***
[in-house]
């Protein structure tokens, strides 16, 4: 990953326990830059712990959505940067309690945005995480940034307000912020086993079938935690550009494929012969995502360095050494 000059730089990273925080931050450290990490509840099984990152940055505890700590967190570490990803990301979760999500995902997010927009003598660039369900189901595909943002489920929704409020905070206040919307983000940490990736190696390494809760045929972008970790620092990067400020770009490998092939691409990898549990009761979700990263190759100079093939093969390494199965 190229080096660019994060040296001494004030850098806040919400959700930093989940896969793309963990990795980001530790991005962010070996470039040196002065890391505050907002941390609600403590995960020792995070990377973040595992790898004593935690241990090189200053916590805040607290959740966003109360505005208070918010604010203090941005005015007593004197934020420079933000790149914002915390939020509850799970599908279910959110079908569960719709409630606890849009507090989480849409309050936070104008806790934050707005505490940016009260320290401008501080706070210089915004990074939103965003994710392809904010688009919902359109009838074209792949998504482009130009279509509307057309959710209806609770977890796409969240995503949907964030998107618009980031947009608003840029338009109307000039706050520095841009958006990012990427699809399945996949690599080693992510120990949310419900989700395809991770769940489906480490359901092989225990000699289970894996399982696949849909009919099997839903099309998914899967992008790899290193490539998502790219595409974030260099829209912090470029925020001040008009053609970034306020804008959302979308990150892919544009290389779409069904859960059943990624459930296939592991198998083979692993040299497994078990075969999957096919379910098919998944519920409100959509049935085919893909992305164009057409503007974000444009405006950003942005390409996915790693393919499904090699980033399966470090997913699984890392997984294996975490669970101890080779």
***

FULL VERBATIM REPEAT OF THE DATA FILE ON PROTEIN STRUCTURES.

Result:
[in-house]
């Protein structure tokens, strides 16, 4: 990953326990830059712990959505940067309690945005995480940034307000912020086993079938935690550009494929012969995502360095050494 000059730089990273925080931050450290990490509840099984990152940055505890700590967190570490990803990301979760999500995902997010927009003598660039369900189901595909943002489920929704409020905070206040919307983000940490990736190696390494809760045929972008970790620092990067400020770009490998092939691409990898549990009761979700990263190759100079093939093969390494199965 190229080096660019994060040296001494004030850098806040919400959700930093989940896969793309963990990795980001530790991005962010070996470039040196002065890391505050907002941390609600403590995960020792995070990377973040595992790898004593935690241990090189200053916590805040607290959740966003109360505005208070918010604010203090941005005015007593004197934020420079933000790149914002915390939020509850799970599908279910959110079908569960719709409630606890849009507090989480849409309050936070104008806790934050707005505490940016009260320290401008501080706070210089915004990074939103965003994710392809904010688009919902359109009838074209792949998504482009130009279509509307057309959710209806609770977890796409969240995503949907964030998107618009980031947009608003840029338009109307000039706050520095841009958006990012990427699809399945996949690599080693992510120990949310419900989700395809991770769940489906480490359901092989225990000699289970894996399982696949849909009919099997839903099309998914899967992008790899290193490539998502790219595409974030260099829209912090470029925020001040008009053609970034306020804008959302979308990150892919544009290389779409069904859960059943990624459930296939592991198998083979692993040299497994078990075969999957096919379910098919998944519920409100959509049935085919893909992305164009057409503007974000444009405006950003942005390409996915790693393919499904090699980033399966470090997913699984890392997984294996975490669970101890080779």